In Manhattan real estate, change is the one constant.

That change is working in renters’ favor — ground-floor retail asking rents declined year-over-year in 13 of Manhattan’s 17 high-profile retail corridors, according to the Real Estate Board of New York‘s fall 2017 report.

“The increased rents of previous years are receding,” the REBNY report said ominously. “There are significant transformations under way in the role that physical retail plays in a company’s overall sales strategy.”

In other words, few retailers are opening new stores, and the ones that are — online brands and international nameplates — aren’t rolling out units by the hundreds as Gap and Victoria’s Secret did in the Nineties and Aughts. Of course, both of those retailers have since closed stores in an attempt to right-size their fleets.

“There seems to be a change under way in terms of retail that seems to be pervasive,” said Mike Slattery, senior vice president of research at REBNY. “Retail is in transition. What we’ve been struggling with here, is the same thing the malls are struggling with. It’s not just a New York rent problem.”

“Demand seems to have slowed a bit,” Slattery added. “There’s been a change in the composition of the market. There’s been a decline in apparel. Bars and restaurants seem to be picking up.”

Asked whether new projects such as Hudson Yards and the Seaport District are adding to the pain of property owners in Midtown and other retail districts, Slattery said, “The amount of retail space has been growing. When the retail market started to pick up, people said that created more retail opportunities. New space coming on line as a result of rezonings is a bit of the inventory issue.

Hudson Yards is attracting retailers looking for other locations,” Slattery continued. “They’re looking for an area they think is going to be a bit of a home run. Are they willing to take a gamble on locations that don’t have a history?”

Bleecker Street, between Seventh Avenue South and Hudson Street, posted the biggest average decline in asking rent in the fall compared to last year, 25 percent to $351 per square foot. The thoroughfare has become the poster child for what happens when an overheated and highly hyped real estate submarket cools off.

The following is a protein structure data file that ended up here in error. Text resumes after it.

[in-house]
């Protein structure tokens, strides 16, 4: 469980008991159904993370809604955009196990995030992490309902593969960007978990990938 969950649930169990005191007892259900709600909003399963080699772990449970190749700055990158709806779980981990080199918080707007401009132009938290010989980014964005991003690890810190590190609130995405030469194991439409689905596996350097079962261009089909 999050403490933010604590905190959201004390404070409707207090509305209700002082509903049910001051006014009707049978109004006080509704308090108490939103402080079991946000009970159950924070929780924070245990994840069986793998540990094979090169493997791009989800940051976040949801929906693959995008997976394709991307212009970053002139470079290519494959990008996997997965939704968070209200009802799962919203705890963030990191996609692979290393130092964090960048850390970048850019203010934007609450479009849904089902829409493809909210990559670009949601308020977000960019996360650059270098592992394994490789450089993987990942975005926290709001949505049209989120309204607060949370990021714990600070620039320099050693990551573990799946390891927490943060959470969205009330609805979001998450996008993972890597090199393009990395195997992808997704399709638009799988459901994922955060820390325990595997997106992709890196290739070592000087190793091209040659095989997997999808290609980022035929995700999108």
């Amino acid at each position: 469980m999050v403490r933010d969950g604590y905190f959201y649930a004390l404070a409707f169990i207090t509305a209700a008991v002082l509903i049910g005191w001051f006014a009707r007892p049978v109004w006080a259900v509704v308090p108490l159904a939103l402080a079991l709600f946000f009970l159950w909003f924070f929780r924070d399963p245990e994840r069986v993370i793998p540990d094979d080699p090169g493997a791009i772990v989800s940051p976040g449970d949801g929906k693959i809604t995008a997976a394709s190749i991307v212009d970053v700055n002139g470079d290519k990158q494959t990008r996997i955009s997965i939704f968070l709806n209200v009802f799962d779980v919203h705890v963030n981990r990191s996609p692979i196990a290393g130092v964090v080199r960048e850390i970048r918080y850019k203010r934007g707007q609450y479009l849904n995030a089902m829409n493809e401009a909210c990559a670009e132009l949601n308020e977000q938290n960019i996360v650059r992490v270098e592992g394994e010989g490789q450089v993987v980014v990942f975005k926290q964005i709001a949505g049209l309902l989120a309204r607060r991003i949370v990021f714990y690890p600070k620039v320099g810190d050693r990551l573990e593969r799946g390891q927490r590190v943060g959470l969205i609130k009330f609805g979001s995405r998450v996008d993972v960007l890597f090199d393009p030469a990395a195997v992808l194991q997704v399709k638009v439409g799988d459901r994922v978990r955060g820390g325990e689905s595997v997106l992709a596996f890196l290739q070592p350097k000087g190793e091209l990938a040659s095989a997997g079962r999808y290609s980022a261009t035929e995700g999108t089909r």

“Asking rents in this corridor greatly overshot their viable range,” REBNY said, adding that a lack of weekday foot traffic makes Bleecker Street better suited to retailers that cater to local neighborhood needs. Slattery said, “We saw some people moving from Bleecker Street to the Meatpacking District” in the hope of capturing more customers.

The average asking rent in fall 2017 on Broadway between West 72nd and West 86th Streets was $291 per square foot, a 15 percent decrease from last fall. Average asking rent on Columbus Avenue between West 66th and West 79th Streets fell 16 percent to $338 per square foot versus last fall.

REBNY said that restrictive zoning limitations to storefront size cut down the number of viable potential tenants in a market already struggling with reduced demand.

Madison Avenue, between 57th and 72nd Streets, saw rents decline 6 percent to $1,348 per square foot. East 57th Street, from Fifth Avenue to Park Avenue, once the most expensive retail street in the world, dropped 10 percent to $1,294. Asking rents along the most desirable stretch of Fifth Avenue, between 49th and 59th Streets, jumped 12 percent ahead of last year, to $3,900 per square foot. Meanwhile, asking rents on Fifth Avenue between 42nd and 49th Streets, fell 8 percent to $1,158.

At Herald Square, where Macy’s Inc. has been challenged, and J.C. Penney Co. Inc. is downsizing or closing its Manhattan Mall locations, rents retreated 15 percent to $633 a square foot. Broadway and Seventh Avenue, between 42nd and 49th Streets, experienced a 3 percent decline in asking rents to $2,100 per square foot.

“Macy’s seems to be struggling. They were bringing in other kinds of retailers into their space that could  generate foot traffic,” Slattery said, referring to Apple. “People recognizing they need to do things differently to bring people into stores.”

Third Avenue between 60th Street and 72nd Street, plummeted 23 percent to $261 year-over-year since last fall.

“Some downtown side streets have a hipness factor, being located off major corridors and away from the crowds. Areas on Lafayette Street and the side streets of SoHo have experienced this as fashionable streetwear brands have sought out more space in Manhattan,” REBNY said in its report. However, overall asking rents in SoHo dropped 15 percent to $644 per square foot over fall 2016.

The most resilient corridors were the Flatiron Fifth district corridor, between 14th and 23rd Streets, where the ground floor retail average asking rent rose 15 percent to $449 per square foot year-over-year, and the Lower Manhattan Broadway corridor, between Battery Park and Chambers Street, where the average asking rent increased 2 percent year-over-year to $374 per square foot.

Upper Fifth Avenue, between 49th and 59th Streets, as well as East 86th Street, between Lexington and Second Avenue, saw average asking rents increase this fall compared to last fall. The corridors had limited ground floor retail availability.

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